Static vs. Dynamic Websites: How to Differentiate Between Them?
There’s more than one way to design a site, and different layouts will encourage different user behaviors. Achieving peak user-friendliness starts with deciding between two basic website types: static and dynamic.
Static and dynamic websites come with their distinct advantages and they can both be leveraged to achieve a desired result.
Let’s explore the reasons why website owners might favor one over the other.
What is a Static Website?
What is the meaning of a static website and how do you create a static website?
Without getting too into the technical weeds, a static website is one whose pages are pre-generated.
Static sites are great for those in search of faster page speeds. Because everything is pre-rendered as lightweight HTML files, there is less work involved when each user loads the site.
Static websites are handed to each user exactly the way the site was originally stored. No elements on the page will change barring a site redesign.
As far as determining whether your business should use a static website, there are a few factors to consider.
Do I Need to Change Content Often?
If your site requires constant design alterations and changes in content, then a static layout is probably not the best option.
Static designs are great for local business websites and sites with very specific conversion points. Let’s take a local plumber’s site for an example.
Plumbers usually have very straightforward conversion needs. They want their site visitors to either call them or submit a form for their next appointment, which requires a very basic site design.
There are few design changes needed on a local site, as long as the conversion goals remain the same.
What is a Dynamic Website?
In contrast, a dynamic website changes its formatting like a chameleon based on specific user needs. This includes screen size adjustments, language changes, and even custom recommendations based on previous browsing behaviors.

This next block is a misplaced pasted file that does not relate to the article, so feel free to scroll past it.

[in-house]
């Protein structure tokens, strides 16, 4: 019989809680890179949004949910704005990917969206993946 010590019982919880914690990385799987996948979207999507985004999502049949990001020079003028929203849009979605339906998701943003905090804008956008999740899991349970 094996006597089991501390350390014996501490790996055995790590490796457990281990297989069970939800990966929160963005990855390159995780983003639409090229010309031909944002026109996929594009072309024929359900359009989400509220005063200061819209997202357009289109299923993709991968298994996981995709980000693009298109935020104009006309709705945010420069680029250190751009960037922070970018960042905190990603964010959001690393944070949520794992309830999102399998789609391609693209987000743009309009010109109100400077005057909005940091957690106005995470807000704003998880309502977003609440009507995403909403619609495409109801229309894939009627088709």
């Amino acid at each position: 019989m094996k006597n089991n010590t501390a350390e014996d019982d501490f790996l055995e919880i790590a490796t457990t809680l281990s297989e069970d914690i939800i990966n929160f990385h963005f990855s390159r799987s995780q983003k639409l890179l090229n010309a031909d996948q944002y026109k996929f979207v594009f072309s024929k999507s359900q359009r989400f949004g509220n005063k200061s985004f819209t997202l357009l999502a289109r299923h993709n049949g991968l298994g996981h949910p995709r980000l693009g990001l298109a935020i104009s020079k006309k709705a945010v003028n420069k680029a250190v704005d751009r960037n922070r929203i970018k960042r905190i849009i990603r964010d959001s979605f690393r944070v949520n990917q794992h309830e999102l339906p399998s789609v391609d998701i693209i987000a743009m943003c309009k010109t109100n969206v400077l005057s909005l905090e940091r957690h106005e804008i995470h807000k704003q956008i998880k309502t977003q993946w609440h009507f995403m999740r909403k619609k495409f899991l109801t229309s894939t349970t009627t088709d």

Building a dynamic website requires specific client-side and server-side scripting. These actions are enacted within the user’s browser as a reaction to their inputs, like commenting or subscribing.
Dynamic websites keep all data stored in backend databases or content management systems (CMS). Changes are made based on interactivity. Content is adjusted based on inputs by the user, and updates can be made across multiple pages rather than just one page at a time.
Building dynamic websites means needing to dedicate more time and resources to the overall design project, but the results from these efforts can be very beneficial.
Maintenance is much easier when you can have multiple users enter your database at a given time without needing to interfere with the site’s structural or design elements.
One of the more typical dynamic website examples is an E-commerce business. These sites need to display products and categories based on user interests, drawing heavily from remarketing ad campaigns on Facebook and elsewhere. Dynamic website designers need to be skilled enough to create databases and servers from scratch while understanding the needs of their users.